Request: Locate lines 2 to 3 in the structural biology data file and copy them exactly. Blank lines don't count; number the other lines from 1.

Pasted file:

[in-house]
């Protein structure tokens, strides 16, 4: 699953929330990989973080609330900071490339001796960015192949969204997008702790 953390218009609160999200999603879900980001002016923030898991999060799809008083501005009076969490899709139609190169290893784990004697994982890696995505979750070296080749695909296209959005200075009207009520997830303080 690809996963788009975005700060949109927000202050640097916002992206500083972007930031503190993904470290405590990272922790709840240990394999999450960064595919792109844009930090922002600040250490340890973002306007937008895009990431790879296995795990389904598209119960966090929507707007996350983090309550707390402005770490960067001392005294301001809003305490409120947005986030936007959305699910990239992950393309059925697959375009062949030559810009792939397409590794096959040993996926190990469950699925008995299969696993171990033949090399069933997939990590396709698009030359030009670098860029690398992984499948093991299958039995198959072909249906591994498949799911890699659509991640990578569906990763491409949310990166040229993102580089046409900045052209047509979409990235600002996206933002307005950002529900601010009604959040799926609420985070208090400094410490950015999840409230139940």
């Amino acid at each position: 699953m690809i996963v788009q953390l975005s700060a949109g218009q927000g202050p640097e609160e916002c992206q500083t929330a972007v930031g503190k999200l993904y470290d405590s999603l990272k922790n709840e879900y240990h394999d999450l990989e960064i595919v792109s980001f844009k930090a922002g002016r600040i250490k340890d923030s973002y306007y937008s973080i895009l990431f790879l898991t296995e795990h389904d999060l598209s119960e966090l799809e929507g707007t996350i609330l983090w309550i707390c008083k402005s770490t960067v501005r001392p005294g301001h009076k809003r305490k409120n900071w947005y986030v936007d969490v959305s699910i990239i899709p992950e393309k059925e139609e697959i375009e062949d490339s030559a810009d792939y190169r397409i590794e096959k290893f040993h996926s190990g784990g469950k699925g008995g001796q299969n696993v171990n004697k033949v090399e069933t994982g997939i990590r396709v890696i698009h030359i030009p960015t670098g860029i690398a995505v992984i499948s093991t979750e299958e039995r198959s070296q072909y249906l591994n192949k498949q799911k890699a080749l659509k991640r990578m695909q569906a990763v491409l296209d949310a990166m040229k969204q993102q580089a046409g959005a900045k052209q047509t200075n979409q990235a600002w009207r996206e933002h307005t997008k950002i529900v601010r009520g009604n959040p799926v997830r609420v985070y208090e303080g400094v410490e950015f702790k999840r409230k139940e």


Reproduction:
């Protein structure tokens, strides 16, 4: 699953929330990989973080609330900071490339001796960015192949969204997008702790 953390218009609160999200999603879900980001002016923030898991999060799809008083501005009076969490899709139609190169290893784990004697994982890696995505979750070296080749695909296209959005200075009207009520997830303080 690809996963788009975005700060949109927000202050640097916002992206500083972007930031503190993904470290405590990272922790709840240990394999999450960064595919792109844009930090922002600040250490340890973002306007937008895009990431790879296995795990389904598209119960966090929507707007996350983090309550707390402005770490960067001392005294301001809003305490409120947005986030936007959305699910990239992950393309059925697959375009062949030559810009792939397409590794096959040993996926190990469950699925008995299969696993171990033949090399069933997939990590396709698009030359030009670098860029690398992984499948093991299958039995198959072909249906591994498949799911890699659509991640990578569906990763491409949310990166040229993102580089046409900045052209047509979409990235600002996206933002307005950002529900601010009604959040799926609420985070208090400094410490950015999840409230139940």
């Amino acid at each position: 699953m690809i996963v788009q953390l975005s700060a949109g218009q927000g202050p640097e609160e916002c992206q500083t929330a972007v930031g503190k999200l993904y470290d405590s999603l990272k922790n709840e879900y240990h394999d999450l990989e960064i595919v792109s980001f844009k930090a922002g002016r600040i250490k340890d923030s973002y306007y937008s973080i895009l990431f790879l898991t296995e795990h389904d999060l598209s119960e966090l799809e929507g707007t996350i609330l983090w309550i707390c008083k402005s770490t960067v501005r001392p005294g301001h009076k809003r305490k409120n900071w947005y986030v936007d969490v959305s699910i990239i899709p992950e393309k059925e139609e697959i375009e062949d490339s030559a810009d792939y190169r397409i590794e096959k290893f040993h996926s190990g784990g469950k699925g008995g001796q299969n696993v171990n004697k033949v090399e069933t994982g997939i990590r396709v890696i698009h030359i030009p960015t670098g860029i690398a995505v992984i499948s093991t979750e299958e039995r198959s070296q072909y249906l591994n192949k498949q799911k890699a080749l659509k991640r990578m695909q569906a990763v491409l296209d949310a990166m040229k969204q993102q580089a046409g959005a900045k052209q047509t200075n979409q990235a600002w009207r996206e933002h307005t997008k950002i529900v601010r009520g009604n959040p799926v997830r609420v985070y208090e303080g400094v410490e950015f702790k999840r409230k139940e």